Strippers, Smokes and Sneakers? What Will Illinois Tax Next?
Lawmakers proposed new taxes on oil rigs, license plates, satellite TV, strip clubs and more to find money for schools, parks, youth centers and crisis centers. Reboot Illinois talks taxes.
Our friends at Reboot Illinois, a news website dedicated to improving the state of our state, put together a detailed infographic on Illinois taxes in light of news that the temporary income tax hike passed in 2011 could become permanent. State Rep. Lou Lang, D-Skokie, has proposed a bill that would extend the increases indefinitely.
Can legislators afford to roll back the tax hikes as planned? The answer is, pension reform notwithstanding, no.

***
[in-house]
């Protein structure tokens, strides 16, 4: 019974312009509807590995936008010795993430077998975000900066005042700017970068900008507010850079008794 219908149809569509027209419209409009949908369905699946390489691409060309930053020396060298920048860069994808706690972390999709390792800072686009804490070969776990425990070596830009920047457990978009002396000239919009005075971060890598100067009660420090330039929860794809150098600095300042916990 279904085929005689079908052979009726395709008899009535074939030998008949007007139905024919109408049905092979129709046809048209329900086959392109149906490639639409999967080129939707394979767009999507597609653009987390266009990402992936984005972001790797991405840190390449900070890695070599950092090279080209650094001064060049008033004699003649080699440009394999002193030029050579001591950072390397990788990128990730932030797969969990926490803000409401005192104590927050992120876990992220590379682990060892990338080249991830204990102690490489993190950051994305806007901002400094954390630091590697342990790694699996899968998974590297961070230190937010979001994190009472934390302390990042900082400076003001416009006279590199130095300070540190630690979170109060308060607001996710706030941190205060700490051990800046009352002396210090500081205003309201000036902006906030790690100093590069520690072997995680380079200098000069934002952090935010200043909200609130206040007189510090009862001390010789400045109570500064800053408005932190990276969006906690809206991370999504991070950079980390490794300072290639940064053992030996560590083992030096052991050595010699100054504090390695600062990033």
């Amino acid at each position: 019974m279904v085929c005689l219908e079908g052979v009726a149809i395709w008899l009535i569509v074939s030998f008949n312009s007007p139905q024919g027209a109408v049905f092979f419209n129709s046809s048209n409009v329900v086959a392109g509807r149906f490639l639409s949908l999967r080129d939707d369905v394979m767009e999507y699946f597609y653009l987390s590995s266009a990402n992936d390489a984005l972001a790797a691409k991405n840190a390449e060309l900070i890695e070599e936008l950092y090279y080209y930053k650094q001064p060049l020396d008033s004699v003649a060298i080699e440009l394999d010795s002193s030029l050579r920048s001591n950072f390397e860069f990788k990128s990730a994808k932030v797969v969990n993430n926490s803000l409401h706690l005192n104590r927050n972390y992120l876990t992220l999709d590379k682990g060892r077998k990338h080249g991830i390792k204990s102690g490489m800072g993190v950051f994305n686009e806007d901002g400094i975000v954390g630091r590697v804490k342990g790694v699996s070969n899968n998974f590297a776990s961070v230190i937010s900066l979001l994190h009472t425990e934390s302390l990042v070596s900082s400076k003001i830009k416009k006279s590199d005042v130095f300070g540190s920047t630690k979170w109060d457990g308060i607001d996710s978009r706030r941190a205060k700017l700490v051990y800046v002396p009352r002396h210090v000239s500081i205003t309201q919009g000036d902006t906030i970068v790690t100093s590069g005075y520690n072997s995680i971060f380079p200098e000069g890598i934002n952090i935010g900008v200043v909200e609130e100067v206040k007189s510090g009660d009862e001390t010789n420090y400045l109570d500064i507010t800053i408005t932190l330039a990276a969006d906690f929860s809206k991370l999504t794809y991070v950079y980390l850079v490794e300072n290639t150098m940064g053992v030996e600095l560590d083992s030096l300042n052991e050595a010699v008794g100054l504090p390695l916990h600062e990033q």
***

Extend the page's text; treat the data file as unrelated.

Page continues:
In 2012, the state collected almost $20 billion dollars in personal and corporate income tax revenue, a 79 percent increase from 2010. Still, the state’s backlog of unpaid bills increased by 60 percent and its unfunded pension liabilities went up by 13 percent over the same time period.
State Senator Matt Murphy (R-Palatine) stands against the proposition.
"I am strongly opposed to making the tax increase permanent, the Democrats need to keep their promise to the working families of Illinois that they will start giving back the one paycheck a year they took in increased taxes," Murphy said.
Economists have said making the tax hike permanent is likely necessary as a step to restore Illinois' finances. Most of the state's new tax revenue last fiscal year went to the woefully underfunded state pension system.
Want to know more? Visit Reboot Illinois for the full package on taxes.
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